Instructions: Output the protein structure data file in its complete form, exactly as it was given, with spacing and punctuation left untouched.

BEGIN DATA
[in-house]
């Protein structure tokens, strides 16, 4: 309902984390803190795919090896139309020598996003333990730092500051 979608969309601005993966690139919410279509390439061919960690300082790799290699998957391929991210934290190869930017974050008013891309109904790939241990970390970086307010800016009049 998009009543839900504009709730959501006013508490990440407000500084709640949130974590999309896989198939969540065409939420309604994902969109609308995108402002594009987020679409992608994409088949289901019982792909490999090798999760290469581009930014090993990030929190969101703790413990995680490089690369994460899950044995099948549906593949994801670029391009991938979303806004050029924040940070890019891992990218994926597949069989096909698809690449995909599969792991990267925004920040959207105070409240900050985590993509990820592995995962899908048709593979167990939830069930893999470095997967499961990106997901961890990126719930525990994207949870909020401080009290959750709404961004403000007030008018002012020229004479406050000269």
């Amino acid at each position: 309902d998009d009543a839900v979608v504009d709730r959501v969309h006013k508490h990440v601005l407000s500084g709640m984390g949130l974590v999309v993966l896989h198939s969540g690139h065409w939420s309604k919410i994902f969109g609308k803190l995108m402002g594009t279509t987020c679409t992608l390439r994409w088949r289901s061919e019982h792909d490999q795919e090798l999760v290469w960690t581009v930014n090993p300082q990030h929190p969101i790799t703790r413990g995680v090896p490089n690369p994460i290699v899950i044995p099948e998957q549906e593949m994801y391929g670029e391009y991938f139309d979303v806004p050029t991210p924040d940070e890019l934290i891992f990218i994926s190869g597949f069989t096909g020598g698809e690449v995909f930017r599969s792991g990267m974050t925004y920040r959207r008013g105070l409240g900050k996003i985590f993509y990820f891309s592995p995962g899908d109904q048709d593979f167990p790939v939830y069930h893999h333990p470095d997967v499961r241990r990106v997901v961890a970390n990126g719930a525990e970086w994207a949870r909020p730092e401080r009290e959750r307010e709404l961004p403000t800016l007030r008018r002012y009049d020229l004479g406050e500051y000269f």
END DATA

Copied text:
[in-house]
């Protein structure tokens, strides 16, 4: 309902984390803190795919090896139309020598996003333990730092500051 979608969309601005993966690139919410279509390439061919960690300082790799290699998957391929991210934290190869930017974050008013891309109904790939241990970390970086307010800016009049 998009009543839900504009709730959501006013508490990440407000500084709640949130974590999309896989198939969540065409939420309604994902969109609308995108402002594009987020679409992608994409088949289901019982792909490999090798999760290469581009930014090993990030929190969101703790413990995680490089690369994460899950044995099948549906593949994801670029391009991938979303806004050029924040940070890019891992990218994926597949069989096909698809690449995909599969792991990267925004920040959207105070409240900050985590993509990820592995995962899908048709593979167990939830069930893999470095997967499961990106997901961890990126719930525990994207949870909020401080009290959750709404961004403000007030008018002012020229004479406050000269």
């Amino acid at each position: 309902d998009d009543a839900v979608v504009d709730r959501v969309h006013k508490h990440v601005l407000s500084g709640m984390g949130l974590v999309v993966l896989h198939s969540g690139h065409w939420s309604k919410i994902f969109g609308k803190l995108m402002g594009t279509t987020c679409t992608l390439r994409w088949r289901s061919e019982h792909d490999q795919e090798l999760v290469w960690t581009v930014n090993p300082q990030h929190p969101i790799t703790r413990g995680v090896p490089n690369p994460i290699v899950i044995p099948e998957q549906e593949m994801y391929g670029e391009y991938f139309d979303v806004p050029t991210p924040d940070e890019l934290i891992f990218i994926s190869g597949f069989t096909g020598g698809e690449v995909f930017r599969s792991g990267m974050t925004y920040r959207r008013g105070l409240g900050k996003i985590f993509y990820f891309s592995p995962g899908d109904q048709d593979f167990p790939v939830y069930h893999h333990p470095d997967v499961r241990r990106v997901v961890a970390n990126g719930a525990e970086w994207a949870r909020p730092e401080r009290e959750r307010e709404l961004p403000t800016l007030r008018r002012y009049d020229l004479g406050e500051y000269f």